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Adam Maloof's Top Book Recommendations

Want to know what books Adam Maloof recommends on their reading list? We've researched interviews, social media posts, podcasts, and articles to build a comprehensive list of Adam Maloof's favorite book recommendations of all time.


Rare Earth

Why Complex Life Is Uncommon in the Universe

What determines whether complex life will arise on a planet, or even any life at all? Questions such as these are investigated in this groundbreaking book. In doing so, the authors synthesize information from astronomy, biology, and paleontology, and apply it to what we know about the rise of life on Earth and to what could possibly happen elsewhere in the universe. Everyone who has been thrilled by the recent discoveries of extrasolar planets and the indications of life on Mars and the Jovian moon Europa will be fascinated by Rare Earth, and its implications for those who... more
Recommended by Adam Maloof, James Kasting, and 2 others.

Adam MaloofThis book looks at a classic Carl Sagan idea that if there are zillions of stars and bazillions of planets in the universe, then there must be at least millions of habitable planets with complex life. (Source)

James KastingThey are very pessimistic about the chances of complex life outside Earth, by which they mean animal life, and, of course, that includes intelligent life. (Source)

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The Complete Cosmicomics

The Cosmicomics tell the story of the history of the universe, from the big bang, through millennia and across galaxies. It is witnessed through the eyes of 'cosmic know-it-all' Qfwfq, an exuberant, chameleon-like figure, who takes the shape of a dinosaur, a mollusc, a steamer captain and a moon milk gatherer, among others. This is the first complete edition in English of Italo Calvino's funny, whimsical and delightful stories, which blend scientific fact, flights of fancy, parody and wordplay to show the strangeness and the wonders of the world. less
Recommended by Marcus Chown, Adam Maloof, and 2 others.

Marcus ChownIt’s a series of short stories, or a novel really. But he’s doing something that no other novelist has ever done. He looks at the history of the universe, the history of life on Earth – all the major milestones – and he makes it human. (Source)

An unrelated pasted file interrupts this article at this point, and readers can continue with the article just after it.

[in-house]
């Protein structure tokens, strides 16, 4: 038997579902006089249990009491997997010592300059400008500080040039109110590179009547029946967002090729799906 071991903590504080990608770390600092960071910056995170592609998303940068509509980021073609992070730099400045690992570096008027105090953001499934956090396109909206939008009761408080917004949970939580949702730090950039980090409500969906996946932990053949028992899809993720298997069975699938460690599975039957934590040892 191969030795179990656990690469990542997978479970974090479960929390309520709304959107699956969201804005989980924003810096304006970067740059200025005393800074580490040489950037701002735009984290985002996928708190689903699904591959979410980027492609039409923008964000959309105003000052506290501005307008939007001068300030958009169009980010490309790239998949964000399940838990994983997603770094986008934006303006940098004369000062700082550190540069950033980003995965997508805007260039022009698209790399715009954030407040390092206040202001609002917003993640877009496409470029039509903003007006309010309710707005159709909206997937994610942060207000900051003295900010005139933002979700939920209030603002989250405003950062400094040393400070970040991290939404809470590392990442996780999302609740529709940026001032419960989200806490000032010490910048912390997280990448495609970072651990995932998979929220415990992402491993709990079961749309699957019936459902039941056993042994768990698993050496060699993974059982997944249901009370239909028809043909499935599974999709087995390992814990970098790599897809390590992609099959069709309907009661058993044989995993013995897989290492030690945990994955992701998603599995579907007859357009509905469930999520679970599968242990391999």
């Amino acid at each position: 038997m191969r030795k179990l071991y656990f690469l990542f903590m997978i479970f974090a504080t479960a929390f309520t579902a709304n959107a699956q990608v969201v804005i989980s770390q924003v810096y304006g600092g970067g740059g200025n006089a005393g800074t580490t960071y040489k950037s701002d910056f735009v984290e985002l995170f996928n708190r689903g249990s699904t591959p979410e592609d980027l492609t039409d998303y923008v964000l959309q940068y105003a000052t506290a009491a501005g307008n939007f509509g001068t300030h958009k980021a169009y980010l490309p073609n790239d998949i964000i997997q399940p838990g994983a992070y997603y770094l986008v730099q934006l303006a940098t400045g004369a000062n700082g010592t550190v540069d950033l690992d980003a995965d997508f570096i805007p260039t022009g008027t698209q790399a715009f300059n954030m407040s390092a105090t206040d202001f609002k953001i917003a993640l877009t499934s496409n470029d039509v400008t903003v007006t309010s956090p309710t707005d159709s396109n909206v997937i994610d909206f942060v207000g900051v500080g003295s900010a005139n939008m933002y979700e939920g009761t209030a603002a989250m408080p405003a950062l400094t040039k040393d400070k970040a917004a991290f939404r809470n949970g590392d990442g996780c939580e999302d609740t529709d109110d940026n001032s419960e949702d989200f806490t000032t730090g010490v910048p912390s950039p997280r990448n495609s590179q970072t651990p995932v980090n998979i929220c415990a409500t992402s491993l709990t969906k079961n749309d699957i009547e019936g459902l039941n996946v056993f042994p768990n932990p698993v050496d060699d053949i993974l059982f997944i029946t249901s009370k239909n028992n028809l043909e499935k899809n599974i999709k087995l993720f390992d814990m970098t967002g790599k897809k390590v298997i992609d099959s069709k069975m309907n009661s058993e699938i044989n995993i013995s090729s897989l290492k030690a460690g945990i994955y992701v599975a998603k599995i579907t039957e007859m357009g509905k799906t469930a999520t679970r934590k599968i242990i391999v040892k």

Adam MaloofIn Cosmicomics, Calvino takes huge scientific ideas, transmutes time, and describes spectacular geological and astrophysical processes through the senses of the intrepid protagonist Qfwfq – but with fairy tale mastery instead of Hollywood false realism. (Source)

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The Sheltering Desert

Recommended by Adam Maloof, and 1 others.

Adam MaloofDemonstrates a deep respect and understanding of nature. When you live outside, you obtain a completely different understanding of what is around you. (Source)

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Making a New Science

Few writers distinguish themselves by their ability to write about complicated, even obscure topics clearly and engagingly. In Chaos, James Gleick, a former science writer for the New York Times, shows that he resides in this exclusive category. Here he takes on the job of depicting the first years of the study of chaos--the seemingly random patterns that characterise many natural phenomena.

This is not a purely technical book. Instead, it focuses as much on the scientists studying chaos as on the chaos itself. In the pages of Gleick's book, the reader meets dozens of...

Recommended by Pedro G Ferreira, Adam Maloof, and 2 others.

Pedro G FerreiraIt turns out that even simple equations can have such complicated behaviour that, in practice, it’s impossible to predict the outcome, which is described as ‘chaotic’. (Source)

Adam MaloofJames Gleick is a former science writer for the New York Times and in this book Gleick describes the science of chaos, and how complex systems can also be interpreted in terms of simple rules and simple (but interacting) behaviours. (Source)

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Darwin's theory of natural selection issued a profound challenge to orthodox thought and belief: no being or species has been specifically created; all are locked into a pitiless struggle for existence, with extinction looming for those not fitted for the task.

Yet The Origin of Species (1859) is also a humane and inspirational vision of ecological interrelatedness, revealing the complex mutual interdependencies between animal and plant life, climate and physical environment, and—by implication—within the human world.

Written for the general reader, in a style...

Neil deGrasse TysonWhich books should be read by every single intelligent person on planet? [...] On the Origin of Species (Darwin) [to learn of our kinship with all other life on Earth]. If you read all of the above works you will glean profound insight into most of what has driven the history of the western world. (Source)

Mark KurlanskyIt is one of the most important books written, and I always urge people to read it. (Source)

Darren Aronofsky[Darren Aronofsky recommended this book on the podcast "The Tim Ferriss Show".] (Source)

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